Key generatePublic = KeyFactory.getInstance(KEY_FACTORY_INSTANCE_TYPE).
        generatePublic(new X509EncodedKeySpec(Base64.getDecoder().decode(publicKey)));

Cipher cipherInstance = Cipher.getInstance(CIPHER_INSTANCE_TYPE);
cipherInstance.init(1, generatePublic);

We now have everything we need to encrypt our super secret message. We now only have to call one method on the cipherInstance to encrypt our message:

cipherInstance.doFinal(bytesToBeEncrypted);

That’s it. You’ll have an encrypted byte array now. Here is the complete logic for encrypting a byte array:

private byte[] encrypt(byte[] inputByteArray) throws Throwable {

    File keyFile = new File(publicKeyPath);
    byte[] publicKey = Files.readAllBytes(keyFile.toPath());

    String keyString = new String(publicKey);
    keyString = keyString.replaceAll(NEW_LINE_CHARACTER, EMPTY_STRING)
            .replaceAll(PUBLIC_KEY_START_KEY_STRING, EMPTY_STRING)
            .replaceAll(PUBLIC_KEY_END_KEY_STRING, EMPTY_STRING);

    publicKey = keyString.getBytes();

    Key generatePublic = KeyFactory.getInstance(KEY_FACTORY_INSTANCE_TYPE).
            generatePublic(new X509EncodedKeySpec(Base64.getDecoder().decode(publicKey)));

    Cipher cipherInstance = Cipher.getInstance(CIPHER_INSTANCE_TYPE);
    cipherInstance.init(1, generatePublic);

    return cipherInstance.doFinal(inputByteArray);
}

But we’re not done yet. We still need to encode this encrypted byte array to base64. For that, we’ll just the Base64 class that ships in the java.util.base64 package:

String encryptedString = Base64.getEncoder().encodeToString(encryptedByteArray);

Finally, we’re done with the encryption. The encryptedString variable is what you’re looking for. If you log the variable, you’ll see something like this:

s59uQfRCsCCQXi4mb02O1nfvFb0nvSulVP8Ve71rMHZoFYA0hXOEqVkgYvBT1ZWrfQhY2453B8eG929zqXWCRSMSAB+MbSQaun6rChuGAg8laxw89nN7/KoksuN45VvCFYxd18tAu915zOVG/yvYocpPW4xXcyAWDaD7j24XEwJFAU672haBaTPbEsoobfWWyQqfyUHDA+iCVSSMOl5zqx3MTj4vOG2SfCD25cxeH60AtI01OzMNW0XfAdQgegiQ27lKusMdK+7478g+n6gXSSzARatTotk7C5xR1DAzvIJvWLNIbKphTlykoB0u+/DXaeJQxD4/UCEbnwFoXnYVyQ==

This is your encrypted text. You can pass this text to anybody you want and it’ll not make any sense to anybody until they decryt it. So let’s see how we can do that in Python.

Decryption with Python

Now that we have the encrypted text, let’s move over to Python where we need to decrypt this. But before we can start the decryption, we need to import some stuff in our Python code:

from Crypto.PublicKey import RSA
from Crypto.Cipher import PKCS1_v1_5
from base64 import b64decode

Once we have these packages imported, we need to read the private key from the file and create an RSA key instance. Once we read the file, we need to get rid of the extra text here as well, similar to what we did in Java. The following piece of code takes care of all that:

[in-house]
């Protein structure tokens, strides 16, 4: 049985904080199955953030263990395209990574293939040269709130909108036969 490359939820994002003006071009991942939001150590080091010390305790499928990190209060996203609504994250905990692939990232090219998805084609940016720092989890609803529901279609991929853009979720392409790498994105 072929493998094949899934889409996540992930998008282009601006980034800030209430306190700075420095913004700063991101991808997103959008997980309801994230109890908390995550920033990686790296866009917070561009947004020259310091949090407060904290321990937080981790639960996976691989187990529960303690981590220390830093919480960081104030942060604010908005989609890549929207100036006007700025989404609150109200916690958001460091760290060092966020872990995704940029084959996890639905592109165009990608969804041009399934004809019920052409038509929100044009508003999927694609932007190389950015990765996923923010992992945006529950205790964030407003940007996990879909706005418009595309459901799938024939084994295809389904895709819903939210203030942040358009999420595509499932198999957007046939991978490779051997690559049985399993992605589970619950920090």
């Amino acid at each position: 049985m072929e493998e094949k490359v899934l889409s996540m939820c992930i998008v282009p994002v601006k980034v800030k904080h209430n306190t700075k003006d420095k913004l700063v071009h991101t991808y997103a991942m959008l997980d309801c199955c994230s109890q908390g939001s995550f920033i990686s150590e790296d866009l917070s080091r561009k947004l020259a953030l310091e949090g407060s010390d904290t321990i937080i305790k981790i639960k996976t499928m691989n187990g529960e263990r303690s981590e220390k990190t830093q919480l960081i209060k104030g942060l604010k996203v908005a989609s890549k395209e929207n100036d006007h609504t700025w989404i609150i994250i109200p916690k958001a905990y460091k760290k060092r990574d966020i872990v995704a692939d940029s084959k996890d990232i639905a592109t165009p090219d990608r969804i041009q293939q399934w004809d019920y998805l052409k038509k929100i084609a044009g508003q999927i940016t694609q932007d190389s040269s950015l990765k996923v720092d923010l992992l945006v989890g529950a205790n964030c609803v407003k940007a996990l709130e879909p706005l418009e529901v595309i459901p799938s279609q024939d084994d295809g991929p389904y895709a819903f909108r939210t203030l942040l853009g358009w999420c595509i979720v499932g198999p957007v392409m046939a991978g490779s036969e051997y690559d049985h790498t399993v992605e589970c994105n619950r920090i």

key = open("/path/to/keyPair/key.pem").read()
key = key.replace("-----BEGIN RSA PRIVATE KEY-----", "").replace("-----END RSA PRIVATE KEY-----", "").replace("\n", "")
key = b64decode(key)
key = RSA.importKey(key)

Make sure you change the path to your private key file in the first statement. Once we have this, we’ll store the encrypted text we got from Java into a variable. In the real world, you’d use HTTP or some sort of RPC to get the encrypted text to your Python code. We’ll just copy-paste it for now:

inputString = 'RyGR3vB6v8hl3ITN5H9tm3sxNQZnZGxOWMIL0V8s7VIQZgUhGonRAVnDKe5KHH9aB8KynoLaLUn5/baNqfC9EiynOLqS7CxNPTY28UT1kxchGQ/YX3yaw7AUBZeNmEKUBD5JOQD3VNaKbrgosnhaVK6bNzjlGyyhZrDpBlx2tX+h057b0ecZTPHHhJUwkjAmBMsSTwTUJqwzzCNARDpHCS4o2qt23XYJNmw5UidPJ2JURt45YUEUovPmzDSdmS/5V9fxbcCMpdwZJa5d2tLhzpcjdmUM6tiQNu4DUqwF4ICYxZmX9Za74Niu9fTTy4+C0jY1uUd8o8Y9g0tvamCBwQ=='

Next, we’ll create an instance of the Cipher class using the key, again similar to what we did in Java:

cipher = PKCS1_v1_5.new(key)

Next, we need to base64 decode the input string. If you remember, we had base64 encoded the encrypted text in Java. So we have to do the same thing here, but in the reverse order. Once we have the decoded string, we’ll use the Cipher instance we created to decrypt the message. We’ll use one statement to both decode the string, and then decrypt it:

plainText = cipher.decrypt(b64decode(inputString), "Error decrypting the input string!")

And that’s it. If you print the variable plainText now, you should get back your original message:

print(plainText)

And the output will be:

b'Some random words in no particular order.'

Let me know if you face any issues here or want any help with this stuff. And as always, you can checkout the complete project over at Github. The resources folder in the Java project in the repository has the Python code which you can use to decrypt the message.